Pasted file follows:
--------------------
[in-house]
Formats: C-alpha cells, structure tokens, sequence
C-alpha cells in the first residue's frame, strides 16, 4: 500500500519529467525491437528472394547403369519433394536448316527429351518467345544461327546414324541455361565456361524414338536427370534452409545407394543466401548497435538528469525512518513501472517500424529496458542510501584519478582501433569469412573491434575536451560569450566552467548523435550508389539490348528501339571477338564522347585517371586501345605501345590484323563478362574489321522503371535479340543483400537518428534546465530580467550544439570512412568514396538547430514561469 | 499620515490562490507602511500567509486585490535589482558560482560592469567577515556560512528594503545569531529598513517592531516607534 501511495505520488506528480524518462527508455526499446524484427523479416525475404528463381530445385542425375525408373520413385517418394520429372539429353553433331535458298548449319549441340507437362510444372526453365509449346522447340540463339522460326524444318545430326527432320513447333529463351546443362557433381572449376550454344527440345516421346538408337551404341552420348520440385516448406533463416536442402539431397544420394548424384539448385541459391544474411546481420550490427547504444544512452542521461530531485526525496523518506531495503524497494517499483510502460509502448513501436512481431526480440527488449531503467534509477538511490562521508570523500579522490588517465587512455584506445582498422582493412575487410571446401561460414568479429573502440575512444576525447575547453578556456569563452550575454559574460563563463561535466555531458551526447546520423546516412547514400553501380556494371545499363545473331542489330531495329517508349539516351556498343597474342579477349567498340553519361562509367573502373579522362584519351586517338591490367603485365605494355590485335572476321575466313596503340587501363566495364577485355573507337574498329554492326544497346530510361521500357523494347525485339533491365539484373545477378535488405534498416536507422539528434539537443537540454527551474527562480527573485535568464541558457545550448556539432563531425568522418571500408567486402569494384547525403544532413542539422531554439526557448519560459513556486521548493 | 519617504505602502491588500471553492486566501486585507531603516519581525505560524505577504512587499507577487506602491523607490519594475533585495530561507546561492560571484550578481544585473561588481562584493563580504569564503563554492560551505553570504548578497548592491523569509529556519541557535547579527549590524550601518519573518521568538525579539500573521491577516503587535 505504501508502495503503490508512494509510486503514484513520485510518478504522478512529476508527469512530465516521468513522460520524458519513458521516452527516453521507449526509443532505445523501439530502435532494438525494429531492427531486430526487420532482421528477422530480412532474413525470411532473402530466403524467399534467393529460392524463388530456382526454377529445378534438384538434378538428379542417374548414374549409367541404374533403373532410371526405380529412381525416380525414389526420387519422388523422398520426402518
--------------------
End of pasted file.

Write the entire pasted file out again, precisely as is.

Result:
[in-house]
Formats: C-alpha cells, structure tokens, sequence
C-alpha cells in the first residue's frame, strides 16, 4: 500500500519529467525491437528472394547403369519433394536448316527429351518467345544461327546414324541455361565456361524414338536427370534452409545407394543466401548497435538528469525512518513501472517500424529496458542510501584519478582501433569469412573491434575536451560569450566552467548523435550508389539490348528501339571477338564522347585517371586501345605501345590484323563478362574489321522503371535479340543483400537518428534546465530580467550544439570512412568514396538547430514561469 | 499620515490562490507602511500567509486585490535589482558560482560592469567577515556560512528594503545569531529598513517592531516607534 501511495505520488506528480524518462527508455526499446524484427523479416525475404528463381530445385542425375525408373520413385517418394520429372539429353553433331535458298548449319549441340507437362510444372526453365509449346522447340540463339522460326524444318545430326527432320513447333529463351546443362557433381572449376550454344527440345516421346538408337551404341552420348520440385516448406533463416536442402539431397544420394548424384539448385541459391544474411546481420550490427547504444544512452542521461530531485526525496523518506531495503524497494517499483510502460509502448513501436512481431526480440527488449531503467534509477538511490562521508570523500579522490588517465587512455584506445582498422582493412575487410571446401561460414568479429573502440575512444576525447575547453578556456569563452550575454559574460563563463561535466555531458551526447546520423546516412547514400553501380556494371545499363545473331542489330531495329517508349539516351556498343597474342579477349567498340553519361562509367573502373579522362584519351586517338591490367603485365605494355590485335572476321575466313596503340587501363566495364577485355573507337574498329554492326544497346530510361521500357523494347525485339533491365539484373545477378535488405534498416536507422539528434539537443537540454527551474527562480527573485535568464541558457545550448556539432563531425568522418571500408567486402569494384547525403544532413542539422531554439526557448519560459513556486521548493 | 519617504505602502491588500471553492486566501486585507531603516519581525505560524505577504512587499507577487506602491523607490519594475533585495530561507546561492560571484550578481544585473561588481562584493563580504569564503563554492560551505553570504548578497548592491523569509529556519541557535547579527549590524550601518519573518521568538525579539500573521491577516503587535 505504501508502495503503490508512494509510486503514484513520485510518478504522478512529476508527469512530465516521468513522460520524458519513458521516452527516453521507449526509443532505445523501439530502435532494438525494429531492427531486430526487420532482421528477422530480412532474413525470411532473402530466403524467399534467393529460392524463388530456382526454377529445378534438384538434378538428379542417374548414374549409367541404374533403373532410371526405380529412381525416380525414389526420387519422388523422398520426402518